The simulated system is an isolated Si cube with an electron-hole pair population initialized with a Maxwellian distribution shifted in energy, and a simulated phonon population that is initially in thermal equilibrium at 100 K, i.e., Bose–Einstein distribution. At time $t=0$, the system is allowed to evolve according to the simulation dynamics as described at the start of this section and in Ref. [18]. During the relaxation process, the instantaneous particle distribution is recorded at intervals of 0.1 fs. Figures 3–5 show the time evolution of the system in terms of the total energy lost by the charges (dashed line) and the energy gained by the simulated phonons (solid line) in three different cases. Since scattering events are supposed to conserve energy, the two lines should superimpose perfectly in each case. The ratios *W ^{c}/W^{p}* are obtained from the simulation output after calculating both

*W*and

^{c}*W*as the ratio between the calculated number of physical particles and the imposed number of simulated particles.

^{p}Figure 3 shows what happens when the charge-phonon transient is simply treated in terms of the Poisson probability distribution, as described in Sec. 3.2. This simulation employs a rather large ratio, *W ^{c}/W^{p}*, but the difference between the energy gained by the simulated phonons and the energy lost by the simulated charges is a sizable fraction of the total energy exchange.

In Figs. 4 and 5, the electron–phonon interaction is treated as a Hawkes process with different *W ^{c}/W^{p}* ratios, both smaller than in the case presented in Fig. 3. In particular, the simulation plotted in Fig. 4 has a ratio

*W*/

^{c}*W*that is a fifth of the case presented in Fig. 3 and is half compared to the case presented in Fig. 5. The importance of this parameter is shown in Eq. (51), which suggests that the average distance between the two curves should scale with the inverse square of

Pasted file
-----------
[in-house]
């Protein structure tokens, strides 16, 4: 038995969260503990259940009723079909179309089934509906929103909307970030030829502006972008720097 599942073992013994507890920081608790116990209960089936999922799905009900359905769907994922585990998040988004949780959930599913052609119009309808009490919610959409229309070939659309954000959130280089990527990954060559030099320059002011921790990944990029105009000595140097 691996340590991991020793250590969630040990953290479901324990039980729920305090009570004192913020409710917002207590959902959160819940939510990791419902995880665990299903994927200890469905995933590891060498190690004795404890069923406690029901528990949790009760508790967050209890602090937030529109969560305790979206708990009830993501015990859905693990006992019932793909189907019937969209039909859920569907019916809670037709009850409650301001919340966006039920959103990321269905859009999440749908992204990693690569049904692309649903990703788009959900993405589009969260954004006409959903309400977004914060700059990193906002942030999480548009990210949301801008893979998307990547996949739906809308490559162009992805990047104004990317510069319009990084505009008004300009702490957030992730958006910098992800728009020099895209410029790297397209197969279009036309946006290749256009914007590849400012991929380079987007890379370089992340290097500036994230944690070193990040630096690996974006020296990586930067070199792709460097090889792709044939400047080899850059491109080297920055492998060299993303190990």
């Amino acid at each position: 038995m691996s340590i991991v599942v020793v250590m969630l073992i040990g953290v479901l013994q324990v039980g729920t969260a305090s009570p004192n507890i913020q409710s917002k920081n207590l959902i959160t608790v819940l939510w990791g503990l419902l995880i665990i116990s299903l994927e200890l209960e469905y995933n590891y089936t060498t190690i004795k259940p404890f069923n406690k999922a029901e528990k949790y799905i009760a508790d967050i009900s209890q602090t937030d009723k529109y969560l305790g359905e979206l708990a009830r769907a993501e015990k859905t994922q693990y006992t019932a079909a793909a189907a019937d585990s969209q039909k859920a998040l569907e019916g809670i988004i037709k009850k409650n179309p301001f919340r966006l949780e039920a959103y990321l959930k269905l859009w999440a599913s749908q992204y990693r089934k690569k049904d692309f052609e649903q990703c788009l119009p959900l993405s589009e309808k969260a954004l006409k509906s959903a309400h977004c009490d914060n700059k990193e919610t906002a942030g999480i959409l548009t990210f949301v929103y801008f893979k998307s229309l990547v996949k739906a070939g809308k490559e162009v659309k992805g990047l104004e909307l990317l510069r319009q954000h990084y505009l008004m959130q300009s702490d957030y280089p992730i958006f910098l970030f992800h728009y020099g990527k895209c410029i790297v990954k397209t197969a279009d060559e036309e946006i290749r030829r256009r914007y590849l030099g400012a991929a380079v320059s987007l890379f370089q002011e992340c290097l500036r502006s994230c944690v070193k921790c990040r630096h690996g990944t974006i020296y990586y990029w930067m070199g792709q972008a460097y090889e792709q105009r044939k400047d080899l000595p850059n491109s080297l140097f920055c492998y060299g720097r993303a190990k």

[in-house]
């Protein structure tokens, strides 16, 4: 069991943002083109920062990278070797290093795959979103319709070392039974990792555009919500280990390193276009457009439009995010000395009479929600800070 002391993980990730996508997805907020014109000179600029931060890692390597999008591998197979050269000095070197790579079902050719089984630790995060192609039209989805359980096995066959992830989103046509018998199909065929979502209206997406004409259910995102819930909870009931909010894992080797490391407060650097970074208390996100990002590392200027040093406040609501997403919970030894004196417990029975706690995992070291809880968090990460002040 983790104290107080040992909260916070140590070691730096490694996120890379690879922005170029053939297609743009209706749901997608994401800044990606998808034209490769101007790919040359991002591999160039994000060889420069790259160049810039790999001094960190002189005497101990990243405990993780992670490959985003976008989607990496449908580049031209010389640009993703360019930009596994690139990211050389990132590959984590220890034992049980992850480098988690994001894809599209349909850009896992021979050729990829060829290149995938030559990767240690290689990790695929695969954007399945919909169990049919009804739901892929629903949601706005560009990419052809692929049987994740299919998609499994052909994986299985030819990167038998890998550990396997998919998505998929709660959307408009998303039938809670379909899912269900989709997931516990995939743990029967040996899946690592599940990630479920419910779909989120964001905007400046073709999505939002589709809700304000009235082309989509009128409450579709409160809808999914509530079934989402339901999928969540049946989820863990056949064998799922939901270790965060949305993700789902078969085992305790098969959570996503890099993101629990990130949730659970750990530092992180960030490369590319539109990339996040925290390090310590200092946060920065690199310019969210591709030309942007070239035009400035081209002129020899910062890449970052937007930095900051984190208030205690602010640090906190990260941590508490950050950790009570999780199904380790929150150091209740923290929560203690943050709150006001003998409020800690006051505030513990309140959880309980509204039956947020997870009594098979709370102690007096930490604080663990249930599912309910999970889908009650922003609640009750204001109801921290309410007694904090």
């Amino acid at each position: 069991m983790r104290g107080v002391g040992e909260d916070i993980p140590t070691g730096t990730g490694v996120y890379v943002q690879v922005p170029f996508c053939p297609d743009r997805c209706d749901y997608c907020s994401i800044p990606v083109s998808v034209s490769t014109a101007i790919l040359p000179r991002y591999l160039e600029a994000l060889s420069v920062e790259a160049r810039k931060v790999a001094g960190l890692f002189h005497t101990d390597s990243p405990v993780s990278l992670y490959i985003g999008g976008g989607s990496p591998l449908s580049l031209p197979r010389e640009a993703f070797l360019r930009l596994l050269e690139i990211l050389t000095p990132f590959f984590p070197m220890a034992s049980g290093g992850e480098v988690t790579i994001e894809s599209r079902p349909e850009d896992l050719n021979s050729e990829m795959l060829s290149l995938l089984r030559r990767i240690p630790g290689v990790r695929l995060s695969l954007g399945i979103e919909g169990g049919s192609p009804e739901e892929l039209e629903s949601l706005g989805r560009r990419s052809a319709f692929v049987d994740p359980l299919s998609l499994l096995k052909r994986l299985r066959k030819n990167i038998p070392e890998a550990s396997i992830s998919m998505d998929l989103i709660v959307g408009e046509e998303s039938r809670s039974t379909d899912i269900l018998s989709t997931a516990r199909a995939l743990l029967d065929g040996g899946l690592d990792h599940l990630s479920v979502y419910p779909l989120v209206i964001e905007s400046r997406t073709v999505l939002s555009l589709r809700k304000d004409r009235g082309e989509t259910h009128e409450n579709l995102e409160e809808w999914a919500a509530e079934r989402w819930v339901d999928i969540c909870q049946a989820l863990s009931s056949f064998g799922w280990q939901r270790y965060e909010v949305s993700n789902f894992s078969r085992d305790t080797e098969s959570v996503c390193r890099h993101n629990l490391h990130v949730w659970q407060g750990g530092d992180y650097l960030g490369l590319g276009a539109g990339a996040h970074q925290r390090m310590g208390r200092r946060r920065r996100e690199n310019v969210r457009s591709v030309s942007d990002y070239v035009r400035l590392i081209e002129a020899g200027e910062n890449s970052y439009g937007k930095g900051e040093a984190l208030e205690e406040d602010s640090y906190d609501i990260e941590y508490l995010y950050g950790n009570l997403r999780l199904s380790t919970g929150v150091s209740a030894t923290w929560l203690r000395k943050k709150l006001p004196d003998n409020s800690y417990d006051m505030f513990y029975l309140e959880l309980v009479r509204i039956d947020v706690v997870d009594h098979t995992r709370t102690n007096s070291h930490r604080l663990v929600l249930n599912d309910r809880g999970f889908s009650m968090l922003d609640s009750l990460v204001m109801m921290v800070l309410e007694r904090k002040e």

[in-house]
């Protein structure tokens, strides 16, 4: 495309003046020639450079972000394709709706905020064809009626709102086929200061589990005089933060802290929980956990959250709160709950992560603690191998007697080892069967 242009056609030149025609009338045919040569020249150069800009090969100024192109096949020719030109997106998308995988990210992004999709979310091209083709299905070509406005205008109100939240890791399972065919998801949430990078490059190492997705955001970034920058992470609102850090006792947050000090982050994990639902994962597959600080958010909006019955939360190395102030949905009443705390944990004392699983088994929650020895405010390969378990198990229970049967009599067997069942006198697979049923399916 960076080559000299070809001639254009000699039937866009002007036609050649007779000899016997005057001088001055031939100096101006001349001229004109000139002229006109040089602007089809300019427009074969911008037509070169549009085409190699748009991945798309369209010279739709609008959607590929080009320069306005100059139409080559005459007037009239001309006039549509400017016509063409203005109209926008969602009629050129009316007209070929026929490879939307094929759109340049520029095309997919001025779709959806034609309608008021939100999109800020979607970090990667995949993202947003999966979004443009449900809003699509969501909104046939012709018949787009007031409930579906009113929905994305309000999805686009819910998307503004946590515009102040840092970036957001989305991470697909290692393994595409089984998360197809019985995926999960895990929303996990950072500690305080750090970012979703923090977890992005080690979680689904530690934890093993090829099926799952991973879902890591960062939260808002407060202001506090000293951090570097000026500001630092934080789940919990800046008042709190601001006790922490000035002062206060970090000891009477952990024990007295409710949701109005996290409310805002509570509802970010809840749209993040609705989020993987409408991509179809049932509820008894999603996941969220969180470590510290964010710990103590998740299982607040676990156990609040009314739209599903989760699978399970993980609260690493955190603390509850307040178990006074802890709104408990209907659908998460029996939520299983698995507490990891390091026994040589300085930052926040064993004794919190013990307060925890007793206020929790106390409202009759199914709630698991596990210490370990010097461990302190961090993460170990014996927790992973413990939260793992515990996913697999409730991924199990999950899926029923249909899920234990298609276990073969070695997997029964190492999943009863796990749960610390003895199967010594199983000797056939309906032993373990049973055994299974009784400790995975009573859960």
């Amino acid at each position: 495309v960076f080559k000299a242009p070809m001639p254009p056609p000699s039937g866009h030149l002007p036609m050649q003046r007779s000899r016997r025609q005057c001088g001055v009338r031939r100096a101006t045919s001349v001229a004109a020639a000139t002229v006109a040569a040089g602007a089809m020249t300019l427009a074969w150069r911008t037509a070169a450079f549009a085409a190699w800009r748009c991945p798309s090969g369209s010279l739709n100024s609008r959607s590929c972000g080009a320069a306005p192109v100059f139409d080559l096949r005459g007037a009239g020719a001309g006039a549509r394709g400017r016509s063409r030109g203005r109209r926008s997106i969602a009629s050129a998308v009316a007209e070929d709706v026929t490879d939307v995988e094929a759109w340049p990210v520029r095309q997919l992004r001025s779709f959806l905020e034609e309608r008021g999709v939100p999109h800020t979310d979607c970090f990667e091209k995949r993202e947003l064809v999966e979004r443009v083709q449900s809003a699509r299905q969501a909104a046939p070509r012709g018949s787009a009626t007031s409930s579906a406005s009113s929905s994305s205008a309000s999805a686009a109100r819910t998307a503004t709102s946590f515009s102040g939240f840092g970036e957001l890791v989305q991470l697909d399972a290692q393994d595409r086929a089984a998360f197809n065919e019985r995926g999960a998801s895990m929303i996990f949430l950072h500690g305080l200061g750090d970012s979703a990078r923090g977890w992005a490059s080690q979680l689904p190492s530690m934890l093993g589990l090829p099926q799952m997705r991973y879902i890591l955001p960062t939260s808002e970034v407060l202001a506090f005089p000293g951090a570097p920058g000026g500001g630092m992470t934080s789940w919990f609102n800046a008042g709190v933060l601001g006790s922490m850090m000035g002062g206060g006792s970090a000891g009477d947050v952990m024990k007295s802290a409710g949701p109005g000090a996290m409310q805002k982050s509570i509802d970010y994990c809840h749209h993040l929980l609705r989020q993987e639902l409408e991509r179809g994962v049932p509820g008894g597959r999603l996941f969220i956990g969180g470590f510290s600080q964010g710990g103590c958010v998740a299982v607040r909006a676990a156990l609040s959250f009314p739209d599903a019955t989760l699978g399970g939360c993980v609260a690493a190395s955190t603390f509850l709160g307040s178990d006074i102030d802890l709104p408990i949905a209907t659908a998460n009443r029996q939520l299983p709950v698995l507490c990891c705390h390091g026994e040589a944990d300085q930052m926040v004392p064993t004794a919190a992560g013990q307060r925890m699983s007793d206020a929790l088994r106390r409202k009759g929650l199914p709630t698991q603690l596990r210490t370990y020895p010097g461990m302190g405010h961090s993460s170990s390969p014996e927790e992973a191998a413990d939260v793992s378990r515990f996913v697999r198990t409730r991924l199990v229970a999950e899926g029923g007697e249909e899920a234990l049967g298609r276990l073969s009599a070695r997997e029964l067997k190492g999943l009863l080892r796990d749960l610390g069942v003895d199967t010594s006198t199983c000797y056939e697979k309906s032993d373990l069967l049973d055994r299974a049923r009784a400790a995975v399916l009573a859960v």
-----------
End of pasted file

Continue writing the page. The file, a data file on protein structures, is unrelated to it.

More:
^{p}*W*. This means that simulations with a larger

^{c}/W^{p}*W*ratio should perform better. Indeed, compared to the case of Fig. 4, the plot in Fig. 5 shows a much closer agreement between the energy gained by the simulated phonons and the energy lost by the simulated charges.

^{c}/W^{p}The case in Fig. 3 presents a ratio *W ^{c}/W^{p}* at least twice as large than in the cases modeled as Hawkes processes presented in Figs. 4 and 5 and an overall larger error. Indeed, this is the expected behavior predicted in Sec. 4.3. These plots show the importance of using an appropriate scattering algorithm and a sufficiently large ratio

*W*.

^{c}/W^{p}### 5.2 Electron Decay.

The full algorithm for the coupled charge-phonon dynamics has been tested by simulating the thermalization process of electron and hole in an isolated cube of Si that is initialized out of equilibrium. In particular, the simulated electrons-hole pairs are initialized with a Maxwellian distribution that is shifted in energy, and the simulated phonons are initialized at 100 K thermal equilibrium before the system is left to relax. The focus of this test is to observe the energy exchange between charges and phonons when modeling absorption and emission in terms of a Hawkes process, as discussed in Sec. 4.4.

Figures 6 and 7 show the evolution of the energy distribution of holes and electrons at time 0.1 fs and 30.1 fs, respectively. The ratio *W ^{c}*/

*W*used is $5.42\xd710\u22124$, which shows good energy conservation performance in Fig. 5. These plots represent the evolution of the charge population in the early transient period of the simulation. In Fig. 6, few carriers have scattered and the majority of the charges are still at near the position of the initial energy distribution. It is interesting to note that secondary peaks are already visible for both holes and electrons.

^{p}The distributions in Fig. 7 show a clear pattern in the carrier decay. In particular, the picture shows evenly spaced density peaks for both electrons and holes. In order to better observe this behavior, Fig. 8 shows an enlarged representation of the electron distribution where the distance between the minor vertical grid lines is set to 0.06 eV, which is roughly the average energy of an optical phonon. From this picture, it is clear that the density peaks are evenly spaced, with the distance between consecutive peaks corresponding to the optical phonon energy. Indeed, this behavior is expected since the emission of optical phonons is the dominant scattering mechanism, and hence the energy relaxation process, for high energy carriers out of equilibrium.